The rear vent door for the oil cooler was missing on this kit, so I had to rework this area.

then the internal cavity was filled in with aluminium foil.

Before gluing the wing halves together, I added the necessary internal details, that included fuel drain pipes, spent shell ejection chutes, some pipes for the main gear bay and the roofs for water coolers.



On the outside, I added the actuating arms for cooler flaps, sanded wing's trailing edge to scale width and filled-and-reschribed some mis-aligned panel lines. Fit of the wings to the fuselage is not perfect. I decided to glue the wing halves to the fuselage joint first . Then, the wing halves were glued together. This resulted in a gap on the wings' leading edge, but it's far easier to fill this gap then to fiddle with filling-and-sanding the wing root.


Opening up the area around the gun muzzles and making panel lines around Mg131's. Green arrows show the panel lines, the red ones show some of the wrong lines that I accidentally schribed. Note that the upper hinge for the cowling is not long enough, so I removed it and schribed in a new one before painiting the kit.


Next came the main gear bay, that was missing almost all detail on the original kit parts. Simple materials, such as aluminium foil and copper wire was used for detailing. Holes were made inside the gear bay to represent the original structure.

Academy's representation for the navigation lights ended up in a pair of panel lines engraved into the surace of the wingtips. After removing the excess plastic I rebuilt the internal detail from strips of Evergreen styrene and clear foil was heat-formed to make the transparent cover.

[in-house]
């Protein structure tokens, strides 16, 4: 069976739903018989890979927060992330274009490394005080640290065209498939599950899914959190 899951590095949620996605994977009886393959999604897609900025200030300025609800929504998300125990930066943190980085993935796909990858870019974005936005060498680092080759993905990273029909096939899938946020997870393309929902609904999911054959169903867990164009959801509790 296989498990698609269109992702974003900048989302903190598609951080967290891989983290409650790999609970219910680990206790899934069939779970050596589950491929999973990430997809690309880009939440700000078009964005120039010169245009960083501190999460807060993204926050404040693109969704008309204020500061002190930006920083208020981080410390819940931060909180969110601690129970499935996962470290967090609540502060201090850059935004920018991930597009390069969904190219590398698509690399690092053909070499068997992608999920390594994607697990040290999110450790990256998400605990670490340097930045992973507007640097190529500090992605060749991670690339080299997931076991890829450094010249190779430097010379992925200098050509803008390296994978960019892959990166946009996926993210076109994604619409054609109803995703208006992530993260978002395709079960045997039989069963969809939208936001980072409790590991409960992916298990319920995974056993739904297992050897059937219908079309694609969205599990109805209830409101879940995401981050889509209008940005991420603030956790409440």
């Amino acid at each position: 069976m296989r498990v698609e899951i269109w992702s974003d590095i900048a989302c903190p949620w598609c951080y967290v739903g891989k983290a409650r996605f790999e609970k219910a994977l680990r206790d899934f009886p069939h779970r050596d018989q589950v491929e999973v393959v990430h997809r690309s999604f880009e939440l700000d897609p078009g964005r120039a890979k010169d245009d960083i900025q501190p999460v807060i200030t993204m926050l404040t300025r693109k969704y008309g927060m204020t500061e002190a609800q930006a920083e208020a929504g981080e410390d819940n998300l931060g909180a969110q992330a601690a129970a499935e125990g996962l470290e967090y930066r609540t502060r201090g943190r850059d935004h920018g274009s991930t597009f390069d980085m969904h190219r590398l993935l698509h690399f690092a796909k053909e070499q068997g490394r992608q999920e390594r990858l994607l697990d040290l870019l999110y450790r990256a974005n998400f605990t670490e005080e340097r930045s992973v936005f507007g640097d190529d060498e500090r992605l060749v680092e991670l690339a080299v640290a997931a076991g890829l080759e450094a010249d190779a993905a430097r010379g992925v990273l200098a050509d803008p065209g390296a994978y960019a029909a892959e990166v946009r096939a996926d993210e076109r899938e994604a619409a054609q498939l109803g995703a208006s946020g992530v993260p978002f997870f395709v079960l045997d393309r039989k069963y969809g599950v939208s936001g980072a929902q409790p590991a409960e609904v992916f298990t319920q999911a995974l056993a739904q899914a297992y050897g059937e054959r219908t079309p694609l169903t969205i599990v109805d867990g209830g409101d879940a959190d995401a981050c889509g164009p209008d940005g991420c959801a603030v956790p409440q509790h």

Some prominent panel lines (such as the one around the tail wheel fork or some handholds, etc.) were missing on this kit, so I made custom templates for scribing. These templates were cut out from a Gulash paste tube. (Note: Gulash soup is a traditional Hungarian soup, it's one of my favourites. You should really try it if you haven't tasted it before... :-) )

One of the new additions to the G-6Y variant was the FuG16ZY antenna mast. This was fabricated from flattened/stretched sprue bits and copper wire.

One of the unpleasant discoveries about this kit was when I noted that the windshield was so much smaller than the fuselage, that it almost fell into the cockpit tube. After some unsuccessful tries to stretch the canopy, I ended up using Hasegawa's clear windshield and canopy that I got from my friend, Ödön Horváth.


As you can see, no aftermarket sets have been used for detailing this kit, except for Eduard seat harness. The sum of the number of home made additions are listed in the following table:

cockpit 102
main gear bays 2x7
external surfaces 45

After some layer of Gunze Mr. Surfacer 1000, sanding and polishing, I added rivet detail based on the line drawings in Aero Detail booklet and some "corrected" drawings found somewhere on the Net.

Part 2 of my article will show the different stages of painting, the finished kit and a little introduction about me.


Messerschmitt Bf 109
Modelling Manuals 17

US Price: $17.95
UK Price: Ł12.99
Publisher: Osprey Publishing
Publish Date:
 January 25, 2002
Details: 64 pages; ISBN: 1841762652
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Buy it from Osprey Publishing

Model, Images and Text Copyright © 2005 by Peter Kormos
Page Created 05 April, 2005
Last Updated 05 April, 2005